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Creating secure passwords you don't have to remember

It's easy to tell users to create strong passwords, but hard to get them to do it. And when they do, it's common to see them written on a sticky note attached to someone's monitor. So what's the answer? It might be an online application that promises to generate secure passwords that do not have to be committed to memory.

Are passwords doomed? The unanimous lament among security experts is how most people don't use strong passwords. They either use personally identifiable information or else horribly weak passwords that won't survive a dictionary attack. Furthermore, Microsoft is talking about allowing people to almost entirely do away with passwords in Internet Explorer 7.

It's a Catch-22 situation: People rarely use strong passwords because they are impossible to remember, and yet they've been told time and again never to write them down, which only makes them harder to memorize.

There's got to be a better way, you say. Well, to a degree, there already is. Programmer Chris Zarate has created an online password generator application that functions in a way I've never seen before. It actually works with a user's bad memory rather than against it.

The premise is simple. You supply a single master password -- it doesn't matter what it is, and it doesn't have to be secure -- and the application generates a bookmarklet that takes the domain name of the site you're visiting and creates a password to use in that domain by hashing it against your master password. The bookmarklet is not a program; it's simply a bookmark that, when selected, pops up a text window (via JavaScript) that contains the password to use for that domain.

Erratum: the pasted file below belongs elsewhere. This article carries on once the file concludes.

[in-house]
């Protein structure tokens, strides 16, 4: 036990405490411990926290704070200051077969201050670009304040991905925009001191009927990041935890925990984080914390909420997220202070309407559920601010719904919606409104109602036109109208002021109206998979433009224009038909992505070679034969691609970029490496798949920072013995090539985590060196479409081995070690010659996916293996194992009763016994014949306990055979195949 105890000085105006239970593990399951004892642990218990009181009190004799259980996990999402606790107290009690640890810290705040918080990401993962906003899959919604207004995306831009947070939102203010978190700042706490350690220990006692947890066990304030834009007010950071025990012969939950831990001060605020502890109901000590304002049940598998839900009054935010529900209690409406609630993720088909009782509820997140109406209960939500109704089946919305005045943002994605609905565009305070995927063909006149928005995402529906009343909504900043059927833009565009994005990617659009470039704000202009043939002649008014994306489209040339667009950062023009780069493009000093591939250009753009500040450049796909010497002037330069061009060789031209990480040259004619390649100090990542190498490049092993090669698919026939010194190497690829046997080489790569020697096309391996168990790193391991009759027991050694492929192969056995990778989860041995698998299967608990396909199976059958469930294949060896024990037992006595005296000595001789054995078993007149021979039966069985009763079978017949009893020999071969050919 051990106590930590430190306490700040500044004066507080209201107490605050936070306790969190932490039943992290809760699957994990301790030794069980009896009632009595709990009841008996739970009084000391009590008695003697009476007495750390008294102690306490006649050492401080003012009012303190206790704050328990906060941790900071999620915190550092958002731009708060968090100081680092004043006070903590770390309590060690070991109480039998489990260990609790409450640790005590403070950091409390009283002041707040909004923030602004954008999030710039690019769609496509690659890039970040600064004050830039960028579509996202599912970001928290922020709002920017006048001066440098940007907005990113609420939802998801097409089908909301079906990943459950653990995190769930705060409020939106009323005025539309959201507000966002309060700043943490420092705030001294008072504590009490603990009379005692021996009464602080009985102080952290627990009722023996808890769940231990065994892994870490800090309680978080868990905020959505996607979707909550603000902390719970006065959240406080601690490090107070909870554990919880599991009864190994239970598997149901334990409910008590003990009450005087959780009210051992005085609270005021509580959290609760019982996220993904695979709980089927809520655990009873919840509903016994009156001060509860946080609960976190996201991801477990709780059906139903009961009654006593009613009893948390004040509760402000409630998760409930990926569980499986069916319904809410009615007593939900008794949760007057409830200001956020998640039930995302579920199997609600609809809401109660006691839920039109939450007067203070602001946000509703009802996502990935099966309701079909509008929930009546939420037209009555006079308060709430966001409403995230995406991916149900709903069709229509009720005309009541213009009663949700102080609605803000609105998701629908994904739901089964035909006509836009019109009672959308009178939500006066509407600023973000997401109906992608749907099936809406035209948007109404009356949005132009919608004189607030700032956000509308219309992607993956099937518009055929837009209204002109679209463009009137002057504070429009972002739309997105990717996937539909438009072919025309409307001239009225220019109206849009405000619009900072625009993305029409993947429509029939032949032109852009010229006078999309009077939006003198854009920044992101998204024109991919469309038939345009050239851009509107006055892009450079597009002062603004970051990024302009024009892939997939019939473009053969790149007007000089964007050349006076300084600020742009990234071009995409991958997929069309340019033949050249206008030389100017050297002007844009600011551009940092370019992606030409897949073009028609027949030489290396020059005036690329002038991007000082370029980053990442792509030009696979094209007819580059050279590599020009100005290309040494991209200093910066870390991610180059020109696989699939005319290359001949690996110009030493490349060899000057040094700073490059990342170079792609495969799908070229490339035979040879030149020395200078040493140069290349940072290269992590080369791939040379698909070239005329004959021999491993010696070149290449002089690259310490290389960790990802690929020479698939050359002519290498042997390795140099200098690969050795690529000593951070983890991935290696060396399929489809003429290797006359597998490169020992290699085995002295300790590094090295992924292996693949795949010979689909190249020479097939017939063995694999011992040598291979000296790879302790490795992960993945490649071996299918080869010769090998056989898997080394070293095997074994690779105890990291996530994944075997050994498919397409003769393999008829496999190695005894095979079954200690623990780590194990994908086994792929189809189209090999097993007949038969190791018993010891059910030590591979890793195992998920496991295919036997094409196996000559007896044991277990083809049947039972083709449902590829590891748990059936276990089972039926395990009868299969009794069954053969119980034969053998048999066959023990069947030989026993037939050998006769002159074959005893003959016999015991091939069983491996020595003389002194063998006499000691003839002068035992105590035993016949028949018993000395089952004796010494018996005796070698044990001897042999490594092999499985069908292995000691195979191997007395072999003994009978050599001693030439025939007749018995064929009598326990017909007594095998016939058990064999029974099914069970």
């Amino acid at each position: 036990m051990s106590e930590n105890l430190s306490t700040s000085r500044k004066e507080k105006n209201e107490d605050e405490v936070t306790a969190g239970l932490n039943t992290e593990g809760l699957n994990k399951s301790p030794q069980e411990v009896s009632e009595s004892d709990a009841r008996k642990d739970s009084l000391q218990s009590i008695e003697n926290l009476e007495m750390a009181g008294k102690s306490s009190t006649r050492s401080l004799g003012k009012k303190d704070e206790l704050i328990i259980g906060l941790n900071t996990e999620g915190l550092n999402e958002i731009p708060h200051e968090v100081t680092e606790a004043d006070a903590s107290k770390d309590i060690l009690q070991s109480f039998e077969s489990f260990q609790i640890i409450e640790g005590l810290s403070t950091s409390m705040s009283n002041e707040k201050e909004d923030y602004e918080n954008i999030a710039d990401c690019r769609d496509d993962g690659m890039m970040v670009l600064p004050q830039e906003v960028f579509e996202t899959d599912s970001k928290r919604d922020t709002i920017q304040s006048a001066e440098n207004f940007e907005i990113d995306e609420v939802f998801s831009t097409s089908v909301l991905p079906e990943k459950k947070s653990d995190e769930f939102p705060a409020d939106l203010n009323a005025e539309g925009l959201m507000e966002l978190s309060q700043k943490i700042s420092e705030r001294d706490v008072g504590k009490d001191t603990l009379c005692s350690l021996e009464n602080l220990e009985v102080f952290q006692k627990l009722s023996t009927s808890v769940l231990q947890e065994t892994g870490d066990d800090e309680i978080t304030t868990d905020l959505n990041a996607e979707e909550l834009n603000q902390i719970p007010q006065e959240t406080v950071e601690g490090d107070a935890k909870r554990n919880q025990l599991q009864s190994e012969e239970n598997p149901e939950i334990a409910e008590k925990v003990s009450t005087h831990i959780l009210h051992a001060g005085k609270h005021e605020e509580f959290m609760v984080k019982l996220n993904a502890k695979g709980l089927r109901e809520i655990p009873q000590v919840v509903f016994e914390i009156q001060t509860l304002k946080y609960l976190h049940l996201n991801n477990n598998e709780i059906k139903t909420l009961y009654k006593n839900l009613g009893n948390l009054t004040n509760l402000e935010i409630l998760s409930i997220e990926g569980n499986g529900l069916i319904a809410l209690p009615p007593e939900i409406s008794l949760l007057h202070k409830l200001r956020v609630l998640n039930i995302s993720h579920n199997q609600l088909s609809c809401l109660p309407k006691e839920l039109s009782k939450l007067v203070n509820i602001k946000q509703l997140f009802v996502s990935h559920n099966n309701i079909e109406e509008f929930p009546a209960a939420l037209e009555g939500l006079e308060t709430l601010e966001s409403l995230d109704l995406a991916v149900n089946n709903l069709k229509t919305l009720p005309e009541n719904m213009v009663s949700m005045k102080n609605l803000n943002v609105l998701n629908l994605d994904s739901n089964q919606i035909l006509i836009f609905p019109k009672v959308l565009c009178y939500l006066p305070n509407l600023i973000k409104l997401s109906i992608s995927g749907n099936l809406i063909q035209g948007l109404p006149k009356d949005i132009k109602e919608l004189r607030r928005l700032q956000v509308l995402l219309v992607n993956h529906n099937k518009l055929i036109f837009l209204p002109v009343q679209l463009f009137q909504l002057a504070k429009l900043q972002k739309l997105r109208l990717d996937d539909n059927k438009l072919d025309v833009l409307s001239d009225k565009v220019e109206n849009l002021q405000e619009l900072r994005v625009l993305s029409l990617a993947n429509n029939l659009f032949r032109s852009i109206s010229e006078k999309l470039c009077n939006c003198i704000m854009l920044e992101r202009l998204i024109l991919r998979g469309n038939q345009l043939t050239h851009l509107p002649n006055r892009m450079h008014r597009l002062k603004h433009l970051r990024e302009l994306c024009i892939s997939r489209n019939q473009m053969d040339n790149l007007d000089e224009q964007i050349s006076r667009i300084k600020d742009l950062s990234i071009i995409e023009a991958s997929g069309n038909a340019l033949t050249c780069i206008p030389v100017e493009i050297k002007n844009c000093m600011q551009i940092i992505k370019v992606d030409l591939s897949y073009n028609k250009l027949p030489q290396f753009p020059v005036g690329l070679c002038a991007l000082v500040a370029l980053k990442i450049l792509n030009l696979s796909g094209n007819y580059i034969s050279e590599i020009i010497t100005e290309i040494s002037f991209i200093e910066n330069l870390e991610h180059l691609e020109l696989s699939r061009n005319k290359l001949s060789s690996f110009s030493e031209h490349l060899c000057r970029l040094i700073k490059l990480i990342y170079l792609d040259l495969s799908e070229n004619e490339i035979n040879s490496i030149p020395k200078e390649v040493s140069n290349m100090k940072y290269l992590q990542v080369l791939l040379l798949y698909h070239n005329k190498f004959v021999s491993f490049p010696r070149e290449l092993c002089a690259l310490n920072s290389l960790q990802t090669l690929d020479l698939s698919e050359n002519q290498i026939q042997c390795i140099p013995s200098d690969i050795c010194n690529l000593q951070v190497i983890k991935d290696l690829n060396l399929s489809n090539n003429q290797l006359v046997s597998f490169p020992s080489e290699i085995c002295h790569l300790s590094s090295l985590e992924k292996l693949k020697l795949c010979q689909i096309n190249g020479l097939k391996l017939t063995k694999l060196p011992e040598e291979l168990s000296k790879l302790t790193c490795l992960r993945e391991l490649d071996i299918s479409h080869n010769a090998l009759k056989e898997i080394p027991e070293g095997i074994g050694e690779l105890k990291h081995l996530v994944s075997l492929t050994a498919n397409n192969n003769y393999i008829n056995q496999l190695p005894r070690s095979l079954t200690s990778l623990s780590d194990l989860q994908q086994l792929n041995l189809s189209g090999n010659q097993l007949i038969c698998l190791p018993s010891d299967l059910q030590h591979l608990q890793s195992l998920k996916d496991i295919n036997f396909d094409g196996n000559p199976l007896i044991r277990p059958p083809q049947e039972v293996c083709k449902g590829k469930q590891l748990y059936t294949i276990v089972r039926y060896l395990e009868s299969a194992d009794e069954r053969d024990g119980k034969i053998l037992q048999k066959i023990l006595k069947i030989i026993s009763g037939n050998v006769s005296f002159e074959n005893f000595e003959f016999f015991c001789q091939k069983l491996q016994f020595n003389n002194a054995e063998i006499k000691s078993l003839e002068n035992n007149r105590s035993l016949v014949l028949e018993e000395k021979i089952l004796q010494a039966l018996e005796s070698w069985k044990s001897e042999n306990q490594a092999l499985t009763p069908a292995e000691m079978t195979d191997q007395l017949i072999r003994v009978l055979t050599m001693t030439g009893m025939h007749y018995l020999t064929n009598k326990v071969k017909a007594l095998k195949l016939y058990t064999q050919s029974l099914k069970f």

Bookmarklets can be generated for Firefox and IE and are created via the secure MD5 algorithm, which makes them impossible to reverse-engineer. No information of any kind is transmitted to an outside server to create the bookmarklet or generate the password. You can also create a bookmarklet with the master password hard-coded into it (if you're reasonably certain you'll be the only one accessing the computer) or one that prompts you for the master password each time. The script can even automatically populate password fields in the current page as needed.

This is a creative and powerful solution to a problem that isn't going to go away soon.

Serdar Yegulalp is editor of the Windows Power Users Newsletter. Check it out for the latest advice and musings on the world of Windows network administrators -- and please share your thoughts as well!

This tip originally appeared on

This was last published in March 2006

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